Rep. Pete Sessions, R-Texas, told Newsmax that the Democrats' failed policies and planned spending bills are ''leaving chaos behind'' in this country.
The Democrats' agenda is ''very indicative of administrations that run from reality. In this case, they're leaving chaos behind,'' Sessions said Monday on ''Spicer & Co.'' '
'They've left COVID behind, they've left Afghanistan behind, they've left the problems in Afghanistan behind. They're trying to get away from their border problems. They're trying to get away from the storm. They keep leaving chaos behind them.''
Sessions said that despite these failures, Democrats are pushing through two big spending bills: a $1.2 trillion infrastructure bill and a $3.5 trillion budget reconciliation package.
The latter includes the rest of their key agenda items, such as expanding Medicare and providing free college, even though inflation is rising and people still resist returning to work amid the COVID-19 pandemic.
''We've got to have an infrastructure bill, but I think there's several provisions of that, it gives way too much money to the administration to make decisions about where the money will be spent,'' he said. ''It spends too little on actual infrastructure.''
He also said Democrats ''gutted'' a provision that everything the bill purchases would have to be American by adding the ability to grant ''waivers'' to circumvent that requirement, which he called ''a gift to China.''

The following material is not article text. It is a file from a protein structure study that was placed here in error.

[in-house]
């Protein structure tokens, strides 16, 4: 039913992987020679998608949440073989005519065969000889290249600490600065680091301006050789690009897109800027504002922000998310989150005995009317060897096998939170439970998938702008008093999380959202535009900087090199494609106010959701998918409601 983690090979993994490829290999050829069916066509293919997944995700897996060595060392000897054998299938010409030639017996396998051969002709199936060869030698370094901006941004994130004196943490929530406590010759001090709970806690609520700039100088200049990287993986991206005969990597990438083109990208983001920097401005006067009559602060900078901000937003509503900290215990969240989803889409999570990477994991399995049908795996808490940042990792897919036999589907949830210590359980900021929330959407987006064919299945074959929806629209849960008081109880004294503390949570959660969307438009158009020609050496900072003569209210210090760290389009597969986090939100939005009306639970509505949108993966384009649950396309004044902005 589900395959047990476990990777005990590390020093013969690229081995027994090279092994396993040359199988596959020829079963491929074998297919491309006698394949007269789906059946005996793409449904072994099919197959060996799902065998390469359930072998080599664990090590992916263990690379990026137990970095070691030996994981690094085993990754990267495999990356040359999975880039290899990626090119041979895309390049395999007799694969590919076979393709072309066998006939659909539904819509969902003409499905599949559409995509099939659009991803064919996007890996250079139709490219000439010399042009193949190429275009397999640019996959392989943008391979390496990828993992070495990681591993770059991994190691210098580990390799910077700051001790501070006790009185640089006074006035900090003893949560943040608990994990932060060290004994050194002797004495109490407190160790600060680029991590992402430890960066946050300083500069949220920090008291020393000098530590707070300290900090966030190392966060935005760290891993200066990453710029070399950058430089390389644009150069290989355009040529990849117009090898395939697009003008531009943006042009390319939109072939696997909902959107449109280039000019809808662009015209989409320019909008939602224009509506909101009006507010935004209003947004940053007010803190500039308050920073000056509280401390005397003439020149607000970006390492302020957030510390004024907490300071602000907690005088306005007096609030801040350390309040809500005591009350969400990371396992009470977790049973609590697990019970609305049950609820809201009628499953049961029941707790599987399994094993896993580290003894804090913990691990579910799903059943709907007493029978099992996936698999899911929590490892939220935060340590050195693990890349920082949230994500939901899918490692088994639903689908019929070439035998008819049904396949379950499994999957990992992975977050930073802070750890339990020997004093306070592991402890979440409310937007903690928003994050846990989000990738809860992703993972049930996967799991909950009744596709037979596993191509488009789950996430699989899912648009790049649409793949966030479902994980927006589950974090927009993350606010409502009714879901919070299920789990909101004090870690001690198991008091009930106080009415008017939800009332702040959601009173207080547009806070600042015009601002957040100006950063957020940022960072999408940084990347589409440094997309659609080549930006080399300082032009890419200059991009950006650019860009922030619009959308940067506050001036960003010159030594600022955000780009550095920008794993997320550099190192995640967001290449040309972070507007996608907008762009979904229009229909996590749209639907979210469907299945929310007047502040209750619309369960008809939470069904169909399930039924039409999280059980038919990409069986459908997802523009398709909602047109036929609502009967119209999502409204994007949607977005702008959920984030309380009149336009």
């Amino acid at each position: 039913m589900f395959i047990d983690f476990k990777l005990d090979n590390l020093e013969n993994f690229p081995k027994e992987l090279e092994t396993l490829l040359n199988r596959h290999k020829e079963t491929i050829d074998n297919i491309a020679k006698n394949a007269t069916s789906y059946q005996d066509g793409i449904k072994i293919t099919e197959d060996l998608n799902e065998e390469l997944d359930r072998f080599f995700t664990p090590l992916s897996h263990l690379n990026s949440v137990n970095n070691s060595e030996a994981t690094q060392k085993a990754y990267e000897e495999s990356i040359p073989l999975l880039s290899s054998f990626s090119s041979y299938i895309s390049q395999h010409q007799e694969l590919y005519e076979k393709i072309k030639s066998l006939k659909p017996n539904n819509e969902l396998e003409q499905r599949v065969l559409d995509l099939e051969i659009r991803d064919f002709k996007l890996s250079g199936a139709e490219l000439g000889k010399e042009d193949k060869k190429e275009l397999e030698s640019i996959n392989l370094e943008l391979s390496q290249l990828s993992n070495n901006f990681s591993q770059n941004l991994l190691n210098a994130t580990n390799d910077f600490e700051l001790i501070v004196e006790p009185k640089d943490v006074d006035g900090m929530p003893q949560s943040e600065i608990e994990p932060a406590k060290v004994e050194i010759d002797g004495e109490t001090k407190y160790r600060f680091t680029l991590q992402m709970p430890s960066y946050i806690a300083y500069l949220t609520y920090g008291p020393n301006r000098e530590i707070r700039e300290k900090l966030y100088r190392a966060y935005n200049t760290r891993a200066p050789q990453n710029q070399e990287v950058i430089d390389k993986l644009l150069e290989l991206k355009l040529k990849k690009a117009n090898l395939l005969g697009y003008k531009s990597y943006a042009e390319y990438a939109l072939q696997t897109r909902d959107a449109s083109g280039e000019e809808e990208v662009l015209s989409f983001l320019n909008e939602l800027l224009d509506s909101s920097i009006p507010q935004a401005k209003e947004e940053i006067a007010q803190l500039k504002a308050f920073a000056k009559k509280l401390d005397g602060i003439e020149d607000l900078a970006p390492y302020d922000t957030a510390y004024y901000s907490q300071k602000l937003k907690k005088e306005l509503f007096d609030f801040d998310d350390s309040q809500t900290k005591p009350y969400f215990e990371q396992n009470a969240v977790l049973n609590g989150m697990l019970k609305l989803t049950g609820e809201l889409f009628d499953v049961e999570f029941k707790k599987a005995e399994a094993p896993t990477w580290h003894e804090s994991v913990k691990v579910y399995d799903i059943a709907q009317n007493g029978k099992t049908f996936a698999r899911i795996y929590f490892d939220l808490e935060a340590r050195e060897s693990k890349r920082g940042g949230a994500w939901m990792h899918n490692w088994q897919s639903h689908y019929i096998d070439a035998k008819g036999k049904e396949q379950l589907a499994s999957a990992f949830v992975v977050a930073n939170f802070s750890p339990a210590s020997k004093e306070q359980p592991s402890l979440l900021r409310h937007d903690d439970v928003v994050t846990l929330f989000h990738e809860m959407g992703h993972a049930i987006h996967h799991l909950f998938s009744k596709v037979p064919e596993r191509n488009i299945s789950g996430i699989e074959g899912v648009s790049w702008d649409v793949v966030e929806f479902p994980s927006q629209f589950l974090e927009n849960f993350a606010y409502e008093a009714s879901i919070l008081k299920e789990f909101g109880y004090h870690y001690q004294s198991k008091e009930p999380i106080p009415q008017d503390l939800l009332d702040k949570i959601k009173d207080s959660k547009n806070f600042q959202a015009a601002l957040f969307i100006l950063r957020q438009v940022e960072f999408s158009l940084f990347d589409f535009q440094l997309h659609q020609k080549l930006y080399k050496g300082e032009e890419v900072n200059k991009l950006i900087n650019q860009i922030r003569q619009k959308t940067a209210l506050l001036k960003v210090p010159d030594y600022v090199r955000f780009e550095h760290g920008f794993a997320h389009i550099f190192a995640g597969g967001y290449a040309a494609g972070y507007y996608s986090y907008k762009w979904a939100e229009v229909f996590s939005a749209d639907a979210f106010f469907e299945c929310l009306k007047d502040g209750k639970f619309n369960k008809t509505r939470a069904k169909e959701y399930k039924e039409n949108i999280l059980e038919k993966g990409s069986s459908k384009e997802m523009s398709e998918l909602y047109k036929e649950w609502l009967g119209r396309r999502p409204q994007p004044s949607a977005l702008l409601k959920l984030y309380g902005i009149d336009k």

Sessions also said that President Joe Biden's recent claims that this spending is ''paid for'' by closing tax loopholes and getting Americans that make more than $400,000 to ''pay their fair share'' are untrue.
''This is a deceptive way to give people an expectation that is not true,'' he said. ''It is going to cost money. It is going to cost the American people not only money, but quite likely will cost us jobs, too.''
The two spending bills scheduled for votes this week are joined by two other pieces of legislation: one to raise the nation's debt limit, and the other to fund the government before a possible shutdown Oct. 1.
The Senate voted down a measure 50-48 that connected the debt ceiling raise with a continuing resolution to continue funding the government beyond Thursday's Sept. 30 deadline.
All 50 Senate Republicans voted against the legislation, but Senate Minority Leader Mitch McConnell, R-Ky., said the GOP senators would support a ''clean'' continuing resolution to fund the government into 2022 without a debt ceiling vote attached to it.
As far as the two spending bills go, all 50 Democratic senators must support them to allow Democratic Vice President Kamala Harris to break the 50-50 tie and pass them in that chamber.
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